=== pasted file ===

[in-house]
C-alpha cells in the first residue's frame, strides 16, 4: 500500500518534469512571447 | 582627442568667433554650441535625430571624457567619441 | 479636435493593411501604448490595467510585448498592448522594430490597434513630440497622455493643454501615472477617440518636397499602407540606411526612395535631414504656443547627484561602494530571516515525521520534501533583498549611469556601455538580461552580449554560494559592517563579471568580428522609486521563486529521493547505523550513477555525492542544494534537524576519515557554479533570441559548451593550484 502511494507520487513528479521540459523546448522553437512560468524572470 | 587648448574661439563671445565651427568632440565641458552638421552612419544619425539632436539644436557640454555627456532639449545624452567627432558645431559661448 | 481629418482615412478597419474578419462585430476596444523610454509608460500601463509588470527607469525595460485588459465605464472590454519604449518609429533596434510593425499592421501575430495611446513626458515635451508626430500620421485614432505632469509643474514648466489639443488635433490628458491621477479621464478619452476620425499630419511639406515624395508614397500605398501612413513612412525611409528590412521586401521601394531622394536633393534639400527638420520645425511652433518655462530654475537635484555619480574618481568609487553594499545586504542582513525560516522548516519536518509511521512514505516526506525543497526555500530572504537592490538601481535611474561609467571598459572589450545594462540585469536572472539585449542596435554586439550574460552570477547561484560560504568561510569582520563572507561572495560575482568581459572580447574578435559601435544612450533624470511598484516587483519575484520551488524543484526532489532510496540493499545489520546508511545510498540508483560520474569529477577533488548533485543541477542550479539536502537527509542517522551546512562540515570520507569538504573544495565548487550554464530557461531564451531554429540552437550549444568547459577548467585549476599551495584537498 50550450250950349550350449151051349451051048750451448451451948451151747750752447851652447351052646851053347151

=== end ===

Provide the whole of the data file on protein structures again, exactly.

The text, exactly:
[in-house]
C-alpha cells in the first residue's frame, strides 16, 4: 500500500518534469512571447 | 582627442568667433554650441535625430571624457567619441 | 479636435493593411501604448490595467510585448498592448522594430490597434513630440497622455493643454501615472477617440518636397499602407540606411526612395535631414504656443547627484561602494530571516515525521520534501533583498549611469556601455538580461552580449554560494559592517563579471568580428522609486521563486529521493547505523550513477555525492542544494534537524576519515557554479533570441559548451593550484 502511494507520487513528479521540459523546448522553437512560468524572470 | 587648448574661439563671445565651427568632440565641458552638421552612419544619425539632436539644436557640454555627456532639449545624452567627432558645431559661448 | 481629418482615412478597419474578419462585430476596444523610454509608460500601463509588470527607469525595460485588459465605464472590454519604449518609429533596434510593425499592421501575430495611446513626458515635451508626430500620421485614432505632469509643474514648466489639443488635433490628458491621477479621464478619452476620425499630419511639406515624395508614397500605398501612413513612412525611409528590412521586401521601394531622394536633393534639400527638420520645425511652433518655462530654475537635484555619480574618481568609487553594499545586504542582513525560516522548516519536518509511521512514505516526506525543497526555500530572504537592490538601481535611474561609467571598459572589450545594462540585469536572472539585449542596435554586439550574460552570477547561484560560504568561510569582520563572507561572495560575482568581459572580447574578435559601435544612450533624470511598484516587483519575484520551488524543484526532489532510496540493499545489520546508511545510498540508483560520474569529477577533488548533485543541477542550479539536502537527509542517522551546512562540515570520507569538504573544495565548487550554464530557461531564451531554429540552437550549444568547459577548467585549476599551495584537498 50550450250950349550350449151051349451051048750451448451451948451151747750752447851652447351052646851053347151